our kitchen table. campanula of some sort. my closest guess is melton bells. if someone know the exact specie I would be grateful.

yellow viola. a classic. different candle holders and small pots.

last fall I collected tin cans and let them stay outside all winter. I love the rust against the green. cheap and easy diy re-use of tin cans.

soft purple pansy. bought at a gardener’s market.

a transplanted cosmos bipinnatus double click rose bonbon.

viola tricolor planted together with pansies in similar colors.

cosmos seedlings in the front, over wintered heliotrope in the middle, which I suspect is no longer with us. any tips?

pansies planted together in a flowertub.

dead or alive heliotrope.

viola, I love the color combination in this pot.

black cat: “no worries”. white cat: “nah, skeptic”

an over  wintered astilbe europa.

although I suspect the garden center of labeling it wrong,  it looks more like a astilbe arendsii when it blooms, the color is dark pink, not soft pink as the europa.

ivy against our rusty fence,

which reminds me of a concentration camp fence and it used to have barbed wire on top.

when we moved here last fall I discovered a paeonia under layers of weed, I saw one apricot colored flower, but I can’t identify the sort. does anybody know?

a big rhubarb that I separated last fall and grows in two places.

a lonícera caprifólium (honeysuckle) in the front and clematis in the background.

a clematis flower bud. grows in the sunniest location in the garden.

lemon thyme. thyme is my favorite spice. here you see part of our herb bed. the edges are put together by old bricks and drift wood. all of our herbs and spices are gathered here, unfortunately the others haven’t grown yet after the winter.

cosmos, hollyhocks, various sweet peas and heliotrope.

hollyhocks and chatsworths sweet pea.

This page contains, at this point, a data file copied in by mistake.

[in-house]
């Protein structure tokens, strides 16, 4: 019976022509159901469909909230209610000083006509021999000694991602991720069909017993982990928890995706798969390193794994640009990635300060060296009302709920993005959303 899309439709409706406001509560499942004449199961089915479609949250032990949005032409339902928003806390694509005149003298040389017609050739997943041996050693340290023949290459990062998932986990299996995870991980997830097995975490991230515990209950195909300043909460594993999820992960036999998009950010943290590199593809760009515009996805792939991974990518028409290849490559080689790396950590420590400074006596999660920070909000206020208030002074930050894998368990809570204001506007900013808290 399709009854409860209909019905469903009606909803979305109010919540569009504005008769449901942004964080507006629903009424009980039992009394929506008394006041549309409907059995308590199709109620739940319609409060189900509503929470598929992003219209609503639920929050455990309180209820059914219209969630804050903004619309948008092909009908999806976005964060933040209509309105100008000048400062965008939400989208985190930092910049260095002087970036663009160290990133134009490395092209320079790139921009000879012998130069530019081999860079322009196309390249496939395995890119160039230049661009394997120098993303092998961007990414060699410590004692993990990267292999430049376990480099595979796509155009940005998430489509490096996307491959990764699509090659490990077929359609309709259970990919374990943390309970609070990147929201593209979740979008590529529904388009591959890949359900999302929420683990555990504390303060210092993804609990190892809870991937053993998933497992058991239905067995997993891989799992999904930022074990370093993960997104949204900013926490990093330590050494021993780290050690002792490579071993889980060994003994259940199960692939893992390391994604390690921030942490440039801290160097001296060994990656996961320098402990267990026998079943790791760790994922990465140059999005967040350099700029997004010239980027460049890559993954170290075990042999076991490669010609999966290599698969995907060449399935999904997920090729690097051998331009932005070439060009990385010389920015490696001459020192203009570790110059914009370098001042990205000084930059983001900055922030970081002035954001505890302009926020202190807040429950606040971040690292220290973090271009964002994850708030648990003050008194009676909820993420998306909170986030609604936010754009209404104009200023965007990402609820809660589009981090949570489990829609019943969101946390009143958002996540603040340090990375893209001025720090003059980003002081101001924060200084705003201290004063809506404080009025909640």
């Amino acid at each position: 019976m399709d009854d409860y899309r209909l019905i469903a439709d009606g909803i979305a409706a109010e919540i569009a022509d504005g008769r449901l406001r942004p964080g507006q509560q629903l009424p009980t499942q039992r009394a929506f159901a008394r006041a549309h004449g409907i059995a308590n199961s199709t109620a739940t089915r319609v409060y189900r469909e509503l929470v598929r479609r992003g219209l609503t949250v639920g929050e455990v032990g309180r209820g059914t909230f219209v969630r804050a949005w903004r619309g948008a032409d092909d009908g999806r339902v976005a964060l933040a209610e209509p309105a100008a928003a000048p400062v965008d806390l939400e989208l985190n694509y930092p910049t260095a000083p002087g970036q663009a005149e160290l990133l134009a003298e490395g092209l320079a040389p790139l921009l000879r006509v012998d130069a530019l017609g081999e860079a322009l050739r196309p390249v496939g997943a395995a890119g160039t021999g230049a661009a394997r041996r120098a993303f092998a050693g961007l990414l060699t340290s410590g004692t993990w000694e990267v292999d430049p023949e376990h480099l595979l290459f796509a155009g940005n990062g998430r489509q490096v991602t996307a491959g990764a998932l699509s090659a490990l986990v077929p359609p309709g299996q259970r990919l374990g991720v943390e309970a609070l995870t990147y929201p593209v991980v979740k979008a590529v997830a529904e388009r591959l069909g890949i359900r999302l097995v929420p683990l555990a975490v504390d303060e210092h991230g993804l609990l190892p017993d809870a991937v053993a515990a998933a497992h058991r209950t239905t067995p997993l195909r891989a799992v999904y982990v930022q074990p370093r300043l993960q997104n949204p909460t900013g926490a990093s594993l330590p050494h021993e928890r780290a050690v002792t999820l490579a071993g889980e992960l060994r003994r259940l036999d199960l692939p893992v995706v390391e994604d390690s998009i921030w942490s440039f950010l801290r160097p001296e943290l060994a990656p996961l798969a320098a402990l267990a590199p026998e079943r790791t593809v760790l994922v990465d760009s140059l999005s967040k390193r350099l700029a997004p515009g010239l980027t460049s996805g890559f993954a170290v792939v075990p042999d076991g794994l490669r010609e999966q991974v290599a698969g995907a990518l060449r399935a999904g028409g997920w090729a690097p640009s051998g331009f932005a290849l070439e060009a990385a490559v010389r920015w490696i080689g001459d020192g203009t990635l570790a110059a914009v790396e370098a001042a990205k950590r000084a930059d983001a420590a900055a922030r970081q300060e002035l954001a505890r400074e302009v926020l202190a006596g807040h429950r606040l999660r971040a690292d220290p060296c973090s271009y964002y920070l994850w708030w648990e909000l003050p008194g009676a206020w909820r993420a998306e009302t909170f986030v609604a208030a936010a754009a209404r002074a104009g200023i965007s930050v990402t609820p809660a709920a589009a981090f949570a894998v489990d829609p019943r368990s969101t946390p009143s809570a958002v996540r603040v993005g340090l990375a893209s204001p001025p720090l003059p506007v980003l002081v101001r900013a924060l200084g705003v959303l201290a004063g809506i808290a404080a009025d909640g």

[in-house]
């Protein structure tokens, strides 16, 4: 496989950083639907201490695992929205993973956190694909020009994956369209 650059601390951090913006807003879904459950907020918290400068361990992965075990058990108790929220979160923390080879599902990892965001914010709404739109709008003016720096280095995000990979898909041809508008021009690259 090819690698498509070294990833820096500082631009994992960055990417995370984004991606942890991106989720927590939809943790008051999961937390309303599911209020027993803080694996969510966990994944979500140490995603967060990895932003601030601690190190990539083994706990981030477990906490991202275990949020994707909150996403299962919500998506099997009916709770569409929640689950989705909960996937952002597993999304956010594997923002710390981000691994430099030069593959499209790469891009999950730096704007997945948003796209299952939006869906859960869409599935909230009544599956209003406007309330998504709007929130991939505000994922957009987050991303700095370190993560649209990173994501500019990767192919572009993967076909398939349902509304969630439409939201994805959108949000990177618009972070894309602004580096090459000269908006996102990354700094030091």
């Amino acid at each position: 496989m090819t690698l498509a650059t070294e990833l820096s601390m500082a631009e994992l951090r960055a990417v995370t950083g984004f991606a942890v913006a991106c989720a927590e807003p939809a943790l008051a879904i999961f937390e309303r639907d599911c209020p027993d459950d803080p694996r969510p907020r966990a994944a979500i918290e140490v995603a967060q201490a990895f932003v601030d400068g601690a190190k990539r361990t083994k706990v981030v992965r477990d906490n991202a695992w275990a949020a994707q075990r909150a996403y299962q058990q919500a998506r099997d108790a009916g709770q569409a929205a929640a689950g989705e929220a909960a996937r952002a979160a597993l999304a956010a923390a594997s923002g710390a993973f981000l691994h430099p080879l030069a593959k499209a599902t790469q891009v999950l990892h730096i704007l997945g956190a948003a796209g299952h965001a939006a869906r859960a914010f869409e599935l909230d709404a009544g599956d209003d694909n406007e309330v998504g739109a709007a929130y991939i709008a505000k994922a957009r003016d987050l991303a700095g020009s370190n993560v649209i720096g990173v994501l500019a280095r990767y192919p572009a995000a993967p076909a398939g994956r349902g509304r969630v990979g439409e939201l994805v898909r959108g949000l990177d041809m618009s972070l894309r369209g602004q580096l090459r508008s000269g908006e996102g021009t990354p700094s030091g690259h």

in front, campanula dwarf double melton bells. sweet pea, elegant ladies and blue ripple. in the back heliotrope and viola blue shades.

our gigantic red currant bush in front and our tiny green house in the back.

ahaha, this is anakin skywalker (one of my two cats) and this looks like a prom picture.

what a poser..

one of my favorite perennials, the aquilegia vulgaris . (columbine)  a bit embarrassing to admit that I can’t remember which sort because we planted two and only one have grown and I can’t remember which this is.

my other favorite perennial, meconopsis betonicifolia

or himalayan blue poppy. hopefully it will grow as tall and beautiful as it should,

but I think it looks a little weak.

delphinium(right)  and bleeding heart(left)

he is not shaved for aesthetic reasons.

blue snowdrops.

muscari, also known as grape hyacinths.

thank you for looking at the pictures.  If you have any tips, tricks or comments, just leave a comment and make my day.

I’ve used is a pentax k100d camera with a pentacon electric multi coating. I don’t understand any of that.


after a 25$ investment at a local warehouse last fall I bought a small plastic greenhouse on sale. on 62″ hight and 32″ widht I can now grow my own plants, either to gaze upon or to eat. I prefer both. I bought seeds from,, three times the price of the greenhouse. and planted the first seeds two weeks ago, so it’s packed! the five different varieties of sweet pea’s, cosmos and ipomoea have germatined. due to lack of space, I haven’t planted the vegetables yet. two different varieties of tomatoes( ideal for patios), cucumbers and carrots. still waiting patiently on the slower plants, as my favorite heliotrope:

facts: a heavy-bloomer, with big clouds of small purple flowers with a gentle vanilla scent. with thick, darkgreen leaves on wood-like branches. full sun and prefers sandy- soil.

lol: similar to the my greenhouse, the smallest ever:

wisdom: you will increase your knowledge and appreciation by growing your own flowers and food, and get your hands dirty at the same time.